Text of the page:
A Dalit bridegroom was stopped from riding a horse and his wedding procession was pelted with stones in Gujarat's Banaskantha district, leading the police to file a case against 28 people, including a village sarpanch (gram panchayat head), officials said on Tuesday.
One person was injured in stone pelting.
While the incident took place at Mota village under Palanpur taluka of the district on Monday, an FIR for unlawful assembly (IPC section 143), criminal intimidation (506) and under various sections of the SC/ST (Prevention of Atrocities) Act was registered at the Gadh police station a day later, said deputy superintendent of police Kushal Oza.
"When the wedding procession was passing through the village, some unknown persons hurled two to three stones, injuring one of the relatives of the groom. We have registered an FIR and handed over the probe to the DySP of SC/ST cell," said Oza, adding no one has been arrested yet.
The FIR was registered on the basis of a complaint submitted by one Virabhai Sekhalia, who had planned his younger son Atul's marriage on February 7 with a girl belonging to a nearby village.
However, when village sarpanch Bharatsinh Rajput, who is among those charged, and some other prominent residents of Mota learnt that Atul Sekhalia will ride a horse during his wedding procession, they called the bridegroom's father and asked him to drop the idea or face consequences, the police said, quoting from the complaint.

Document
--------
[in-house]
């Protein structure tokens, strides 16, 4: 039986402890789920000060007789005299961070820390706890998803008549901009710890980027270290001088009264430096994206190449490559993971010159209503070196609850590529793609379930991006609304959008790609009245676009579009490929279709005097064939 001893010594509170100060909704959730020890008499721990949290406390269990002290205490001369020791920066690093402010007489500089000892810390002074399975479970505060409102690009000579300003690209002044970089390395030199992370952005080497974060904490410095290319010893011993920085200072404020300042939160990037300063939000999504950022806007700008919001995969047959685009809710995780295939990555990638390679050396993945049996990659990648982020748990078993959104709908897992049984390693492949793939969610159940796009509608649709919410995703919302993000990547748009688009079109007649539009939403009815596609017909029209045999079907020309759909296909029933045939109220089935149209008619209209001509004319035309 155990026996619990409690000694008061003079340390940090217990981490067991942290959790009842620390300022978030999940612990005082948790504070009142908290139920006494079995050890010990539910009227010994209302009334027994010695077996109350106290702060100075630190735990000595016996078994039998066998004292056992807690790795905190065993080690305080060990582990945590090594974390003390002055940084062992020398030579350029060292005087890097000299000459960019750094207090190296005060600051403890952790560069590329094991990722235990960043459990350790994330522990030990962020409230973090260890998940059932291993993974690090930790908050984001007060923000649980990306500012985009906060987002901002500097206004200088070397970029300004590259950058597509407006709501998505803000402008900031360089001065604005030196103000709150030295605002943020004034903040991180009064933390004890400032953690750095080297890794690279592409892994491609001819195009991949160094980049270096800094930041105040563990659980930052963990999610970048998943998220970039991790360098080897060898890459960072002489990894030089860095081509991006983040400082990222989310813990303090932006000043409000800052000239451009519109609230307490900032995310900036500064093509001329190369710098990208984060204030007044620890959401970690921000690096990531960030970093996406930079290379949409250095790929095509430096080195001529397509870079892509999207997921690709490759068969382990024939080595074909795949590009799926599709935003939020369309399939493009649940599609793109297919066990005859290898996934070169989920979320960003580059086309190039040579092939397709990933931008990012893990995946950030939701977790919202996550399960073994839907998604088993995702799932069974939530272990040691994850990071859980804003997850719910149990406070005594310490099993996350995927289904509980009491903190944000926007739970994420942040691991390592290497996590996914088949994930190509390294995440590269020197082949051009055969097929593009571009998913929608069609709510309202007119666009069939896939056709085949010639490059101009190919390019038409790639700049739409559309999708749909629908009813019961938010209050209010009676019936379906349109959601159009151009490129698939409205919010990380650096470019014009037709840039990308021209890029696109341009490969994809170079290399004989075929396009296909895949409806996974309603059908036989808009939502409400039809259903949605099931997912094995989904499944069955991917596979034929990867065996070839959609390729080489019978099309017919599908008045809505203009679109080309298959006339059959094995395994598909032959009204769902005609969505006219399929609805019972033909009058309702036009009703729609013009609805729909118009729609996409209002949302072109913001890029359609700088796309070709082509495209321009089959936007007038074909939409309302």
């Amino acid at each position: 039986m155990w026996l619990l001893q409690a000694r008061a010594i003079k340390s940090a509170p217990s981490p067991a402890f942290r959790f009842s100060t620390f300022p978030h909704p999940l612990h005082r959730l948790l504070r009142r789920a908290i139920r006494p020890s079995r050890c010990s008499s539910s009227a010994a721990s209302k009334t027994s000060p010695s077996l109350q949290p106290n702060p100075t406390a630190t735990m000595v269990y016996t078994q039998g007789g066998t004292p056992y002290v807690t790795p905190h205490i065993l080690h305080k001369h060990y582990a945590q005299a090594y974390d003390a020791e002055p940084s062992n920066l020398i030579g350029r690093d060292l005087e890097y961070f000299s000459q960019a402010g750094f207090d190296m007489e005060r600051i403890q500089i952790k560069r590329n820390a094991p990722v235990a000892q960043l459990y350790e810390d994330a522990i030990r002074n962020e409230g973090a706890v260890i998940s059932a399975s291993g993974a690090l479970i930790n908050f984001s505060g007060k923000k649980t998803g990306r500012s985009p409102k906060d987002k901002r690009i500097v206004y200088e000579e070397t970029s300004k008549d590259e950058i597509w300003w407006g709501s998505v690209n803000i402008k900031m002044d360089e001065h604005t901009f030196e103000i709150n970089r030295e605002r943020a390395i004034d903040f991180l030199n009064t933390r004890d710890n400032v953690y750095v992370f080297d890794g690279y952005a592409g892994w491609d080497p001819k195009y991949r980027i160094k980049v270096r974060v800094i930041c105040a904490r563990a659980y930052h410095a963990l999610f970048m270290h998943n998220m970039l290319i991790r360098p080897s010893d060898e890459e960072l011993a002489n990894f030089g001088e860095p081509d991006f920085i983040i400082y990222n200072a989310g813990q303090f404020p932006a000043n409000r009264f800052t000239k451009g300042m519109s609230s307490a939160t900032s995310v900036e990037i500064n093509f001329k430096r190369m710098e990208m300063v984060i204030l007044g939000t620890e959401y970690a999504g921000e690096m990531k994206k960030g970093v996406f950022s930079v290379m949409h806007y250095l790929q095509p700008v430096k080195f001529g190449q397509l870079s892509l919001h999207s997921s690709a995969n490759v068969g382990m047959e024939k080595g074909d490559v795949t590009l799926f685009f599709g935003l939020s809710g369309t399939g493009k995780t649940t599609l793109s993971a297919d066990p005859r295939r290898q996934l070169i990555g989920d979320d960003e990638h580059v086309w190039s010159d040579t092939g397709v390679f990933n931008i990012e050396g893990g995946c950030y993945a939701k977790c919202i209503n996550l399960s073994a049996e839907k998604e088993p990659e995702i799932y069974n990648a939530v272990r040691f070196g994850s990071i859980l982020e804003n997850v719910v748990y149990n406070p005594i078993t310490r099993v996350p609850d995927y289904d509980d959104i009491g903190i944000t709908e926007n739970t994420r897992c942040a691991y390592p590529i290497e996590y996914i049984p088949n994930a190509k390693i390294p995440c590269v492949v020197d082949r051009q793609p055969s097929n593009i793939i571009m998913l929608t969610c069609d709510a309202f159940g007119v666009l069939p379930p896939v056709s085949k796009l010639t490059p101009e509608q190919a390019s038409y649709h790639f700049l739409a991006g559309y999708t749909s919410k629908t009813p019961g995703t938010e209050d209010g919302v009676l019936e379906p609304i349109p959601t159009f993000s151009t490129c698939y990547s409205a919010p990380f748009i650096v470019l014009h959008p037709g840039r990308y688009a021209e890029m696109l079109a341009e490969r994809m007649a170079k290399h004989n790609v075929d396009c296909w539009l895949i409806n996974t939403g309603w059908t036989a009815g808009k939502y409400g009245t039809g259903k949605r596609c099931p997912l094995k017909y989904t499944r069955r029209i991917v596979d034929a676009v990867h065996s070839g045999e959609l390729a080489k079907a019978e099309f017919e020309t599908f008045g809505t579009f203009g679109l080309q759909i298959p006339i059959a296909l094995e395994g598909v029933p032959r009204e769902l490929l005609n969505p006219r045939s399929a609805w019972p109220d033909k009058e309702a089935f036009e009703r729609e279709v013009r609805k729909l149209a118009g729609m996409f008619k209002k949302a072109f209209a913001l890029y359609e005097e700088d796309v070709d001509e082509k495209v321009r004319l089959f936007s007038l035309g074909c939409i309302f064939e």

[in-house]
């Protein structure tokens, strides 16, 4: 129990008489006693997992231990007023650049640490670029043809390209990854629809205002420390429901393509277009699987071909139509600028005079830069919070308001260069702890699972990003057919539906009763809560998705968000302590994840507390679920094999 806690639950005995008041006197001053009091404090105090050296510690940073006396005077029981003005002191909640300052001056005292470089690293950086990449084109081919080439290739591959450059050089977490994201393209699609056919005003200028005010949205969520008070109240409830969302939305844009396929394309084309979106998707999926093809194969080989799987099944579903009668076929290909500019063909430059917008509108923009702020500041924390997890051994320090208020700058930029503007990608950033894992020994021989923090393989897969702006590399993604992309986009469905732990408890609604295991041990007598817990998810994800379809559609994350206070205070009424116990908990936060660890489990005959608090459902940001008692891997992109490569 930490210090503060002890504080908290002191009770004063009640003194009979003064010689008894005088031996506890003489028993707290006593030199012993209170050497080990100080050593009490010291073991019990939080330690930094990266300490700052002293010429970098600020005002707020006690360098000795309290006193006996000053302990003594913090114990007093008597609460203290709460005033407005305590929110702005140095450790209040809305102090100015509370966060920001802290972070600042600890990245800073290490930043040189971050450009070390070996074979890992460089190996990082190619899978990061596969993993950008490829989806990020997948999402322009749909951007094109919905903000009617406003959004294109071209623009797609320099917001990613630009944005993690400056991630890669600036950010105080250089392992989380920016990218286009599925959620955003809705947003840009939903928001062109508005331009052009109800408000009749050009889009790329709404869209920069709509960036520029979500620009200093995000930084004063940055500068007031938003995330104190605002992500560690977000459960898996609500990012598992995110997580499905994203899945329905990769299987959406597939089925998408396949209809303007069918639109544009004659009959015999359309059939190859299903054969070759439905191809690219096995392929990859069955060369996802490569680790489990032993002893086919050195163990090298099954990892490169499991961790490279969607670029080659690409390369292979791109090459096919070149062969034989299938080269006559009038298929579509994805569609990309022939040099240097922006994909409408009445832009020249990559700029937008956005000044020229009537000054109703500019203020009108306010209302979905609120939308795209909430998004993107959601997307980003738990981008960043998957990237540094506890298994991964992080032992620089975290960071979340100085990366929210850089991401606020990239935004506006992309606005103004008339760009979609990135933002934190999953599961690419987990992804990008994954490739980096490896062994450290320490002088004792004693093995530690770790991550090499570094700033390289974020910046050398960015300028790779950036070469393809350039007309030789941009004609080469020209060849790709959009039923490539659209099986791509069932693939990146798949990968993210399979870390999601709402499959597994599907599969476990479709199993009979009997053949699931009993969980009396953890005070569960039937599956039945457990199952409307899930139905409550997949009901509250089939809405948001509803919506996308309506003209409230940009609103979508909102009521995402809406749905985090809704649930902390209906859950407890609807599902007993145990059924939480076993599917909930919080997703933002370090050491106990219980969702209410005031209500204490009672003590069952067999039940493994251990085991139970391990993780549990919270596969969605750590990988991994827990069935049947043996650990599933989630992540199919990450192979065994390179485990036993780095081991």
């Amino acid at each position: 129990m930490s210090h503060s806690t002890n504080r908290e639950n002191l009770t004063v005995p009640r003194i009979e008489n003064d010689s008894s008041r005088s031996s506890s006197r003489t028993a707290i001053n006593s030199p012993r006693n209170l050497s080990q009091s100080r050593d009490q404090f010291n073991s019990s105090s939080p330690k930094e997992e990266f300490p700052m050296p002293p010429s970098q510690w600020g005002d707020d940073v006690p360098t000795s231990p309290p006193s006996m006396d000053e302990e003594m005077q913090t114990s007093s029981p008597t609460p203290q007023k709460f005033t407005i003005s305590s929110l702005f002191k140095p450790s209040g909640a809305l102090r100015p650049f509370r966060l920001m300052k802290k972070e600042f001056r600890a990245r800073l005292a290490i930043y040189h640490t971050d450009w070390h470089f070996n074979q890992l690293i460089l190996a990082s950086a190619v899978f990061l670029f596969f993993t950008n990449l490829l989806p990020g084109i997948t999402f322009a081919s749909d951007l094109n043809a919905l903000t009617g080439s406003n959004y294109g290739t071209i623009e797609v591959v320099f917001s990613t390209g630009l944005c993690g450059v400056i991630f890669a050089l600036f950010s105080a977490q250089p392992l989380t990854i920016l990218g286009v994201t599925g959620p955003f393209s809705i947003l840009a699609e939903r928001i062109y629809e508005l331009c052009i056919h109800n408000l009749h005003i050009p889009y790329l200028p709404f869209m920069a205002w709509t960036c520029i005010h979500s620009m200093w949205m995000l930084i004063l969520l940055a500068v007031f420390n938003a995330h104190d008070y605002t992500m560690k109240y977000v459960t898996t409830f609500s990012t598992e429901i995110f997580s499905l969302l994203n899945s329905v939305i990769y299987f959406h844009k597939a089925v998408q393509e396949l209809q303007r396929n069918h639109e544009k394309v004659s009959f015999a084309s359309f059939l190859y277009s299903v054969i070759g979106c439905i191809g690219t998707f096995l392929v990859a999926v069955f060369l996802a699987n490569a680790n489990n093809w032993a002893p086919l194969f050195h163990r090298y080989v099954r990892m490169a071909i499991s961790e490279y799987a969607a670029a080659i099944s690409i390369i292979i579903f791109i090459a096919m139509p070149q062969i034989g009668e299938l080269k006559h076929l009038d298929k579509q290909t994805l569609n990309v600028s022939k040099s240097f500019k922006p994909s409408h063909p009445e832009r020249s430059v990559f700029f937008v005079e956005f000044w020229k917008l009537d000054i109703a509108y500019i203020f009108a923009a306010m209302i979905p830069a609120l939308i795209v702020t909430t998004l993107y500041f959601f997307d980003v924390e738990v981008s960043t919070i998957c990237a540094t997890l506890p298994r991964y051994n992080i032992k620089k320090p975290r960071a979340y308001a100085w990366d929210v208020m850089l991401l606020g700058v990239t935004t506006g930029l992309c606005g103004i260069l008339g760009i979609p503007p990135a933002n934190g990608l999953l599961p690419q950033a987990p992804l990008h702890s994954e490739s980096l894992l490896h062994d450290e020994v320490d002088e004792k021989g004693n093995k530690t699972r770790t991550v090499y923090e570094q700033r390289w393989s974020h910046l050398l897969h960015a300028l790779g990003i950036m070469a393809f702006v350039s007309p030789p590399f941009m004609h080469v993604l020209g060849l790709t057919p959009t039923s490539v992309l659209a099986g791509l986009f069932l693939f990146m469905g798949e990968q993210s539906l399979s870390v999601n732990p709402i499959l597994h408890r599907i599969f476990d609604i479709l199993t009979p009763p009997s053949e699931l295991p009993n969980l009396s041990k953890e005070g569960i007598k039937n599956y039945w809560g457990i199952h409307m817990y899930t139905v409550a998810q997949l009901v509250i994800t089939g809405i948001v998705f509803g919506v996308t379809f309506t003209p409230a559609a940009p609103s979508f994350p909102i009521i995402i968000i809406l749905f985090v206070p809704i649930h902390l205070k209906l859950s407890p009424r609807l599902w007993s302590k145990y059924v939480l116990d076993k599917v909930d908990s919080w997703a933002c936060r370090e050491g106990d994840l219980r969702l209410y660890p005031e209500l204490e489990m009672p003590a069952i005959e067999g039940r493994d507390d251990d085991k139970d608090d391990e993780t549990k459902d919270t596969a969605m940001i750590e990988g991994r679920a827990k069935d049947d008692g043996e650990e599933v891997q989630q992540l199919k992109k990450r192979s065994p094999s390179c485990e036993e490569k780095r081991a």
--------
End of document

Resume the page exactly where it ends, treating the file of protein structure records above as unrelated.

When the Sekhalia family remained firm on the decision, the sarpanch called a meeting of villagers on Sunday.
In the meeting, Rajput and 27 others publicly told the groom's family that people from the SC community can not sit on a horse during marriage procession "because that has been the tradition since centuries", Sekhalia alleged in his complaint.
The accused persons threatened the family with dire consequences if their diktat was not followed, the complainant said.
To avoid any altercation over the issue, the Sekhalia family eventually dropped the idea of the groom riding a horse, but sought police protection to take out the wedding procession.
When the procession began under police protection and reached near a milk shop on Monday morning, some of the accused raised an objection over members of the marriage party wearing 'safas' (turbans), according to the complaint.
While some of the accused allegedly hurled casteist remarks, unidentified people threw stones at the procession, said the FIR.
With the help of police personnel, the procession quickly left for the bride's village and returned in the evening after completion of the marriage.